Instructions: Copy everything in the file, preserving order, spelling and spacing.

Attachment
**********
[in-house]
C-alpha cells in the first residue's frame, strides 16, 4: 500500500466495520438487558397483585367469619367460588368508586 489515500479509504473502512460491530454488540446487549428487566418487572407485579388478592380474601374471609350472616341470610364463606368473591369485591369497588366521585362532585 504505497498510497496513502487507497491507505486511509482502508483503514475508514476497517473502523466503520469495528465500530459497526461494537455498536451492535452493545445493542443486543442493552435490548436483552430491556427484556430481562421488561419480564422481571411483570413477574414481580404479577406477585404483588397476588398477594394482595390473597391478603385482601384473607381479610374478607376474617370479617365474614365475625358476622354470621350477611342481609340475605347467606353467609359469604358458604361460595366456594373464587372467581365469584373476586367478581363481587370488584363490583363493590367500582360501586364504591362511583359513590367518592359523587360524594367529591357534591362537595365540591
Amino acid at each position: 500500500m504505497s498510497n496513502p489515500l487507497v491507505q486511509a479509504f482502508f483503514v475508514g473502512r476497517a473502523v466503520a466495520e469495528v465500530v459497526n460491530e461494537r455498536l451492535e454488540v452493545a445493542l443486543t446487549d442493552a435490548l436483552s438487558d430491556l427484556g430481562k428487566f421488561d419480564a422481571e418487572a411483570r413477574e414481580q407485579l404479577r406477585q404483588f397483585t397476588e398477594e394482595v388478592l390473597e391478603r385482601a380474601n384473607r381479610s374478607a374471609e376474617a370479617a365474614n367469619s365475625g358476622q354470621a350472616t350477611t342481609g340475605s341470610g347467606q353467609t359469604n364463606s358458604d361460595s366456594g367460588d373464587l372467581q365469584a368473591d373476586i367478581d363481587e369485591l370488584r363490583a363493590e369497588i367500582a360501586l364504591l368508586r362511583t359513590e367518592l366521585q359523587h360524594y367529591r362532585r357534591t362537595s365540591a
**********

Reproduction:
[in-house]
C-alpha cells in the first residue's frame, strides 16, 4: 500500500466495520438487558397483585367469619367460588368508586 489515500479509504473502512460491530454488540446487549428487566418487572407485579388478592380474601374471609350472616341470610364463606368473591369485591369497588366521585362532585 504505497498510497496513502487507497491507505486511509482502508483503514475508514476497517473502523466503520469495528465500530459497526461494537455498536451492535452493545445493542443486543442493552435490548436483552430491556427484556430481562421488561419480564422481571411483570413477574414481580404479577406477585404483588397476588398477594394482595390473597391478603385482601384473607381479610374478607376474617370479617365474614365475625358476622354470621350477611342481609340475605347467606353467609359469604358458604361460595366456594373464587372467581365469584373476586367478581363481587370488584363490583363493590367500582360501586364504591362511583359513590367518592359523587360524594367529591357534591362537595365540591
Amino acid at each position: 500500500m504505497s498510497n496513502p489515500l487507497v491507505q486511509a479509504f482502508f483503514v475508514g473502512r476497517a473502523v466503520a466495520e469495528v465500530v459497526n460491530e461494537r455498536l451492535e454488540v452493545a445493542l443486543t446487549d442493552a435490548l436483552s438487558d430491556l427484556g430481562k428487566f421488561d419480564a422481571e418487572a411483570r413477574e414481580q407485579l404479577r406477585q404483588f397483585t397476588e398477594e394482595v388478592l390473597e391478603r385482601a380474601n384473607r381479610s374478607a374471609e376474617a370479617a365474614n367469619s365475625g358476622q354470621a350472616t350477611t342481609g340475605s341470610g347467606q353467609t359469604n364463606s358458604d361460595s366456594g367460588d373464587l372467581q365469584a368473591d373476586i367478581d363481587e369485591l370488584r363490583a363493590e369497588i367500582a360501586l364504591l368508586r362511583t359513590e367518592l366521585q359523587h360524594y367529591r362532585r357534591t362537595s365540591a